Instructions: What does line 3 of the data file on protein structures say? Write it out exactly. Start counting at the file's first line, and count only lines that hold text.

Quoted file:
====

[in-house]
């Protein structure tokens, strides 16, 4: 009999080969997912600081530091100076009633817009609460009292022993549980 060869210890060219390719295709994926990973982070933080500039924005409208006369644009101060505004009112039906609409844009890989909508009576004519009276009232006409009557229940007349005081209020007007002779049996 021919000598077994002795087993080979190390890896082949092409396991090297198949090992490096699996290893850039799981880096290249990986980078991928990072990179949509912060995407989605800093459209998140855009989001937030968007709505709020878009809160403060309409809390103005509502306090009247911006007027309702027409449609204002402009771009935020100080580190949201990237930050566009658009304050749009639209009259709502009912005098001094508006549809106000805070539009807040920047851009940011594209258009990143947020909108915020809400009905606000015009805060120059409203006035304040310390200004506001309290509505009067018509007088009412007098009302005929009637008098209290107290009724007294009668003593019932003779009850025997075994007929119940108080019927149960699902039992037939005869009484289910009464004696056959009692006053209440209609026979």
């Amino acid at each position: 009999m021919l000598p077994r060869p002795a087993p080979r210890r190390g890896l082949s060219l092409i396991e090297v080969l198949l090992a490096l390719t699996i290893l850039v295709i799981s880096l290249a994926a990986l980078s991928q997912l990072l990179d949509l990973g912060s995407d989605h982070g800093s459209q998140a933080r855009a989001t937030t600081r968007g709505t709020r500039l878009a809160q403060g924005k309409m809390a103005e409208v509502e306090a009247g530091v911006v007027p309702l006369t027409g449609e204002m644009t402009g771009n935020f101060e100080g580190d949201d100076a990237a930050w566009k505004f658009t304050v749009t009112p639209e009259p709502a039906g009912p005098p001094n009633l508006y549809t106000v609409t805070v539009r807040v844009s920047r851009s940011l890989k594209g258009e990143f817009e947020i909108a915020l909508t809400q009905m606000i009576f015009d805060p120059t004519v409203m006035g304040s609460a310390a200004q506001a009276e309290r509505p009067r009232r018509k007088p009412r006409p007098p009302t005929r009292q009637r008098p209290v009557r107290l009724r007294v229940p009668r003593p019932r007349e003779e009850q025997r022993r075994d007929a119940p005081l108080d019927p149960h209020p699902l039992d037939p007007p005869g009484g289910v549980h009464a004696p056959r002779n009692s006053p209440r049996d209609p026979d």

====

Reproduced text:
């Amino acid at each position: 009999m021919l000598p077994r060869p002795a087993p080979r210890r190390g890896l082949s060219l092409i396991e090297v080969l198949l090992a490096l390719t699996i290893l850039v295709i799981s880096l290249a994926a990986l980078s991928q997912l990072l990179d949509l990973g912060s995407d989605h982070g800093s459209q998140a933080r855009a989001t937030t600081r968007g709505t709020r500039l878009a809160q403060g924005k309409m809390a103005e409208v509502e306090a009247g530091v911006v007027p309702l006369t027409g449609e204002m644009t402009g771009n935020f101060e100080g580190d949201d100076a990237a930050w566009k505004f658009t304050v749009t009112p639209e009259p709502a039906g009912p005098p001094n009633l508006y549809t106000v609409t805070v539009r807040v844009s920047r851009s940011l890989k594209g258009e990143f817009e947020i909108a915020l909508t809400q009905m606000i009576f015009d805060p120059t004519v409203m006035g304040s609460a310390a200004q506001a009276e309290r509505p009067r009232r018509k007088p009412r006409p007098p009302t005929r009292q009637r008098p209290v009557r107290l009724r007294v229940p009668r003593p019932r007349e003779e009850q025997r022993r075994d007929a119940p005081l108080d019927p149960h209020p699902l039992d037939p007007p005869g009484g289910v549980h009464a004696p056959r002779n009692s006053p209440r049996d209609p026979d």